Firms Prefer to Locate on the Right-to-Work Side of a State Border

Moneybox
A blog about business and economics.
Dec. 12 2012 5:23 PM

Firms Prefer to Locate on the Right-to-Work Side of a State Border

The experience of American history since 1947 suggests that a country can in fact endure half "right-to-work" and half "unions can bargain for whatever terms they can get employers to agree to" but there is reason to believe that ultimately one model or the other has to prevail. Matthew Kahn and Erin Mansur, for example, have pretty compelling research showing that when you look at the boundary between two states with different rules in this regard that firms tend to cluster jobs on the union-hostile side of the border.

So the fact that Michigan has gone right-to-work is not moral encouragement to the Wisconsin and Ohio Republican parties to do likewise, it strengthens the case on the merits for anti-union action. If there were no right-to-work states, no state could systematically lose out on job opportunities as a result of having stronger labor unions. The only question would be whether the unions create some kind of systematic labor market rigidity. But in the actual divided United States of America, even if there are no such rigidities the mere fact that capital prefers to flow to jurisdictions with more capital-friendly policies means that such policies tend to take on their own momentum.

Advertisement

The flipside is that with labor unions more and more concentrated in the public sector, I'm not sure this is nearly as big a deal in practice as it might be in theory. Obviously a public school or a fire department or a DMV isn't going to move across state lines to take advantage of the cheap labor.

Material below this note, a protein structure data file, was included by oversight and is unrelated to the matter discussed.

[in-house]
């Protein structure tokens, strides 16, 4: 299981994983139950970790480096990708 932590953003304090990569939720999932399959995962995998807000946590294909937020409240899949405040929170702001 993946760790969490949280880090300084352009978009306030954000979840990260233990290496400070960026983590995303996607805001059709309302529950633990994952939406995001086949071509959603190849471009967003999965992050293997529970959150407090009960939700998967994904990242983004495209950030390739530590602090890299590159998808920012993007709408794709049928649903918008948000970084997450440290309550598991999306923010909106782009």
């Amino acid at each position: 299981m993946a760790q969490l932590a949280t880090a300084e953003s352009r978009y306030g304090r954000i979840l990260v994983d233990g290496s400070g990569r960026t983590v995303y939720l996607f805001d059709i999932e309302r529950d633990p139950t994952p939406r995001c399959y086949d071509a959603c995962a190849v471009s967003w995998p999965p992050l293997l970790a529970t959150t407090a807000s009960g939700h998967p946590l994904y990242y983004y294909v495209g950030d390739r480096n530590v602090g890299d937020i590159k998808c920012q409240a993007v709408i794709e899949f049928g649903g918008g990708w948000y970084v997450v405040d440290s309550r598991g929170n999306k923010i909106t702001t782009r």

Matthew Yglesias is the executive editor of Vox and author of The Rent Is Too Damn High.

TODAY IN SLATE

Politics

Smash and Grab

Will competitive Senate contests in Kansas and South Dakota lead to more late-breaking races in future elections?

I Am 25. I Don’t Work at Facebook. My Doctors Want Me to Freeze My Eggs.

The XX Factor
Oct. 20 2014 6:17 PM I Am 25. I Don’t Work at Facebook. My Doctors Want Me to Freeze My Eggs.

Republicans Want the Government to Listen to the American Public on Ebola. That’s a Horrible Idea.

The Most Ingenious Teaching Device Ever Invented

Tom Hanks Has a Short Story in the New Yorker. It’s Not Good.

Brow Beat

Marvel’s Civil War Is a Far-Right Paranoid Fantasy

It’s also a mess. Can the movies do better?

Watching Netflix in Bed. Hanging Bananas. Is There Anything These Hooks Can’t Solve?

The Procedural Rule That Could Prevent Gay Marriage From Reaching SCOTUS Again

  News & Politics
Politics
Oct. 20 2014 8:14 PM You Should Be Optimistic About Ebola Don’t panic. Here are all the signs that the U.S. is containing the disease.
  Business
Moneybox
Oct. 20 2014 7:23 PM Chipotle’s Magical Burrito Empire Keeps Growing, Might Be Slowing
  Life
Outward
Oct. 20 2014 3:16 PM The Catholic Church Is Changing, and Celibate Gays Are Leading the Way
  Double X
The XX Factor
Oct. 20 2014 6:17 PM I Am 25. I Don't Work at Facebook. My Doctors Want Me to Freeze My Eggs.
  Slate Plus
Tv Club
Oct. 20 2014 7:15 AM The Slate Doctor Who Podcast: Episode 9 A spoiler-filled discussion of "Flatline."
  Arts
Brow Beat
Oct. 20 2014 9:13 PM The Smart, Talented, and Utterly Hilarious Leslie Jones Is SNL’s Newest Cast Member
  Technology
Future Tense
Oct. 20 2014 4:59 PM Canadian Town Cancels Outdoor Halloween Because Polar Bears
  Health & Science
Medical Examiner
Oct. 20 2014 11:46 AM Is Anybody Watching My Do-Gooding? The difference between being a hero and being an altruist.
  Sports
Sports Nut
Oct. 20 2014 5:09 PM Keepaway, on Three. Ready—Break! On his record-breaking touchdown pass, Peyton Manning couldn’t even leave the celebration to chance.